A large part of throwing a no-hitter is getting over the fact that you're throwing one. As the game goes on and the lonely bastard in the middle of the diamond gets closer to immortality, the tension in the park and in the pitcher builds. Trying to throw a no-hitter is such a mind fuck that it's considered the height of dickery for a teammate to acknowledge the no-hitter until the final out is recorded.
But baseball history was the last thing on Ellis' mind, keeping his shit together while a bunch of giant lizards fucked in the on-deck circle being the first.
But before you go trying it, you should know Ellis had the career trajectory of Darryl Strawberry, never reaching his potential because of drug addiction. Instead of being a household name, Dock Ellis is just that guy who threw a no-hitter on acid.
Samuel Whittlemore Was the Hardest Man in American History
Yes, American history is full of heroes. This whole list is full of great men and women who built this country with sweat and grit and probably lots of assorted oils, too. Everyone here is a badass. But none of these people hold a candle -- or even a goddamn glow-in-the-dark key chain -- to Samuel Whittlemore.
We're going back a ways -- he was born in England in 1695. He started his military career as a British soldier in one of the innumerable wars France and England fought to determine which nation's accent would go on to grace every villain in American movie history. In 1745, the 50-year-old Sam helped to capture the French Fort Louisburg. He walked away with the sword of an enemy officer who, Samuel claimed, had "died suddenly." In 1758, France and England went to war again (it was a bit of a habit) and the 64-year-old farmer was forced to capture the French fort a second time.
"Ok, but make it quick. I have mountains to punch."
He fought next in the Indian Wars and -- at the age of 69 -- won himself a nice set of dueling pistols whose owner had, again, "died suddenly." The Revolutionary War broke out when Whittlemore was 81 and, finally yielding to his advancing years, the old soldier left the fight up to the capable hands of younger men.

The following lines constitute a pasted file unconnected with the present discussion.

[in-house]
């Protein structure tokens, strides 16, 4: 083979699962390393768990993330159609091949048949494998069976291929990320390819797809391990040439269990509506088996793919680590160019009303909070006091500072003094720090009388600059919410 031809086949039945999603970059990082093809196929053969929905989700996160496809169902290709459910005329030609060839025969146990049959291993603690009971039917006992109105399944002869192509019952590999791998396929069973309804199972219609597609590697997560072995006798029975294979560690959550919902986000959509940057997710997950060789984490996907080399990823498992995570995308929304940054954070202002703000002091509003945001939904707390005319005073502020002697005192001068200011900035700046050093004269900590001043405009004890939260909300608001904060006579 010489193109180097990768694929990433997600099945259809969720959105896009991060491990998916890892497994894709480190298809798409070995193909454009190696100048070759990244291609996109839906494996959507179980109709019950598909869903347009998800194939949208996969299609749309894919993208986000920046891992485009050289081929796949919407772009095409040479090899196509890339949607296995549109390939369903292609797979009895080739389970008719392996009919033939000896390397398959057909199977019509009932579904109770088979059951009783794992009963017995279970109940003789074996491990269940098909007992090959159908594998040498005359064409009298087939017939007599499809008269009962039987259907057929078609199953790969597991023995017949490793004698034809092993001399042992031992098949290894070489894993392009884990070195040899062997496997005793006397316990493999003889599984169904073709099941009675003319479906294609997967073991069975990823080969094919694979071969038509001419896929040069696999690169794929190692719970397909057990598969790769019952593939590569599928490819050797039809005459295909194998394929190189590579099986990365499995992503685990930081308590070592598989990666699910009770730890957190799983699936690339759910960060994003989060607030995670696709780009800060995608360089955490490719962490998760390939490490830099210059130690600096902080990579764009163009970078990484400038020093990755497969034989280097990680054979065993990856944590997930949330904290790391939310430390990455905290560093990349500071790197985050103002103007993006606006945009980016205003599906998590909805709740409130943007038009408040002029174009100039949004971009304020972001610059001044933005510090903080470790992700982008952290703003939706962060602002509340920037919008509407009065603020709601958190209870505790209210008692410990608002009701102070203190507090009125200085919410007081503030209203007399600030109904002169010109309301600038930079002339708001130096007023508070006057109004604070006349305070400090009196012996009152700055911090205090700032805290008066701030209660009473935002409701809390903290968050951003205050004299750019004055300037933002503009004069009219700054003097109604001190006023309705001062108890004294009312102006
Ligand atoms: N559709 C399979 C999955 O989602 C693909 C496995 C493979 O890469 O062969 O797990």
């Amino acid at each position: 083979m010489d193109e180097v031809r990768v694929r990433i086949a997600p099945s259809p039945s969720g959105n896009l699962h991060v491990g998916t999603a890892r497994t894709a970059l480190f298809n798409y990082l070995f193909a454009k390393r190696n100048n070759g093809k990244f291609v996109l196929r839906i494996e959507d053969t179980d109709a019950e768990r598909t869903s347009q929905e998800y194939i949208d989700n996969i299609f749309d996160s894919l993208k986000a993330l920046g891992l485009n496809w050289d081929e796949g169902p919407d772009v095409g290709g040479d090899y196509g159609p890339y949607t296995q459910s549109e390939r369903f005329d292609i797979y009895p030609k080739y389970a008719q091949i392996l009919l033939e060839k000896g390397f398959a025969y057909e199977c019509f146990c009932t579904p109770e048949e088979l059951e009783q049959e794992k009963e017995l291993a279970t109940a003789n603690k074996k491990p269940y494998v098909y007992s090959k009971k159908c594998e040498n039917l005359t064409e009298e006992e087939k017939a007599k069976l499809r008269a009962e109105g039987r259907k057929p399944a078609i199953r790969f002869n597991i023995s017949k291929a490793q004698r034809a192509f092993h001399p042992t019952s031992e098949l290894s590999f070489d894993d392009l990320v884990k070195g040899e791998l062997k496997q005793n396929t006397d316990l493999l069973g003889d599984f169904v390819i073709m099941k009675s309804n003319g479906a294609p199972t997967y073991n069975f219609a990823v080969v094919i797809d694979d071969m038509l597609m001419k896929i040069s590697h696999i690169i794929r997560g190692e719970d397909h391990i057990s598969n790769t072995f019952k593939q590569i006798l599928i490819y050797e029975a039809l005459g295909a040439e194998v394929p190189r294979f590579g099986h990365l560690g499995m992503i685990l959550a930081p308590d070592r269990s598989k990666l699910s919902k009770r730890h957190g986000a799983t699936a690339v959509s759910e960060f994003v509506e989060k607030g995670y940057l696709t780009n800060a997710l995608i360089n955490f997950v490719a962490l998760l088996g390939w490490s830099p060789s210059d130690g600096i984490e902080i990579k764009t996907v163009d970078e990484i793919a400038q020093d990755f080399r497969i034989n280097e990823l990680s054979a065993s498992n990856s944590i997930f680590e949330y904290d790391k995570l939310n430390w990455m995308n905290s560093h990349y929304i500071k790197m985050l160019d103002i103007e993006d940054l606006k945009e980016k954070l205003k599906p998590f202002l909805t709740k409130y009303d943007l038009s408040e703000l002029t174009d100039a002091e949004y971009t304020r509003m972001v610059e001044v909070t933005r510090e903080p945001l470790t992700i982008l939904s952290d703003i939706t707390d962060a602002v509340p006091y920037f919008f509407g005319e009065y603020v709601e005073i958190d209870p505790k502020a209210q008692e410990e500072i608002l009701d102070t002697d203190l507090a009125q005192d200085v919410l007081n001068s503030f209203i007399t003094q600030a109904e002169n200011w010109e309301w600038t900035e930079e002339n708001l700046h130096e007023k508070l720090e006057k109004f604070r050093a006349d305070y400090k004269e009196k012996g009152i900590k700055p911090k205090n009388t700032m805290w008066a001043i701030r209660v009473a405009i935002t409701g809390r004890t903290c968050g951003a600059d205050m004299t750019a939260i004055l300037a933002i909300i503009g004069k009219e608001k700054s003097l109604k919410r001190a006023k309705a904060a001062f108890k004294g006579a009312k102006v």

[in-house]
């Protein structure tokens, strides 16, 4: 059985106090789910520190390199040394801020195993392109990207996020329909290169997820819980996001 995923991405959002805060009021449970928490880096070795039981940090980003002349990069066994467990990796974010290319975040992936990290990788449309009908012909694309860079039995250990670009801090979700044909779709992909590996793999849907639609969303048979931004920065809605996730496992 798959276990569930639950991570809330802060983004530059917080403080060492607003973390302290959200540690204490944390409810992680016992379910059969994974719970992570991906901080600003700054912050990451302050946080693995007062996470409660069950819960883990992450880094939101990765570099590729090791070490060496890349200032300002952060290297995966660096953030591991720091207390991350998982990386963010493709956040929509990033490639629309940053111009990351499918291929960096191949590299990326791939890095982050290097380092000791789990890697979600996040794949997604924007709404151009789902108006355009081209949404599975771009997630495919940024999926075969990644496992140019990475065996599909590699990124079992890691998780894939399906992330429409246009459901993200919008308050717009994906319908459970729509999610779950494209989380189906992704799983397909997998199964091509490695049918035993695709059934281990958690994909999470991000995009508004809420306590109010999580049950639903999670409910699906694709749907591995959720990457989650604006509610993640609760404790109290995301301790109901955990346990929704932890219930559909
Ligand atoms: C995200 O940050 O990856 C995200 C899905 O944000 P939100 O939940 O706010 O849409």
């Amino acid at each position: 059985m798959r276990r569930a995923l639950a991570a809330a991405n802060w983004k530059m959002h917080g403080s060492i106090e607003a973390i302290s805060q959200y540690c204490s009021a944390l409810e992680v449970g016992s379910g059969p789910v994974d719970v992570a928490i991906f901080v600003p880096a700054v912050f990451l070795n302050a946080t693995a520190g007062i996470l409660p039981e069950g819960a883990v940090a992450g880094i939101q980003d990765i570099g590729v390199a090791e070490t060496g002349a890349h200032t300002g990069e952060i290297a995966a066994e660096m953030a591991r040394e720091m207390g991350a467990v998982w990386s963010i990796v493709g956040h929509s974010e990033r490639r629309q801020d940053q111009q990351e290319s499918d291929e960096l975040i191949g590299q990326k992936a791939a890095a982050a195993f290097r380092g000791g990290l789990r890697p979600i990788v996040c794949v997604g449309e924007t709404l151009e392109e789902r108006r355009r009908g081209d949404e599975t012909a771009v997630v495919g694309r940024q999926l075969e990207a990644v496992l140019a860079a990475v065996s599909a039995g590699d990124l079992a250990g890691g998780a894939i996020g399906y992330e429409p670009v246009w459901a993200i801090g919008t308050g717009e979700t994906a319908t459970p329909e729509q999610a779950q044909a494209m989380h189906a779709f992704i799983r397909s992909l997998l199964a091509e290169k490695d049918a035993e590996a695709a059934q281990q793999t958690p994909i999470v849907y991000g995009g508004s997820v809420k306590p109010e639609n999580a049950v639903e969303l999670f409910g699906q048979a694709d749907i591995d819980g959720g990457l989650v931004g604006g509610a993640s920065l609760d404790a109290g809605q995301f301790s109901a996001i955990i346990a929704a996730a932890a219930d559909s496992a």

For about 10 seconds. When the fighting at Lexington and Concord resulted in two columns of British soldiers burning homes and farms along their avenue of retreat, Minuteman Whittlemore was moved to action. He joined up with another group of Colonial insurgents, but rejected their guerrilla tactics in favor of a more direct approach: standing in the path of a redcoat advance.
Like this, except he would have melted the tanks.
Sam waited until point-blank range to fire his musket and pistols, bringing three men down and charging the rest of the column with his sword in hand. The British soldiers fired, and one managed to hit Sam in the face. He went down just long enough to be surrounded and bayoneted 13 times.
"It's only a flesh wound!"
A bullet to the face and 13 knife wounds would be enough to stop even the hardiest of rappers. But Sam survived. When his allies found him, he was still conscious and trying to load his musket. The field doctors thought Sam was done for. But he ended up pulling through the night ... and the next 18 years. Whittlemore didn't die until 1793 -- at the age of 98. Or 897 in 1793 years.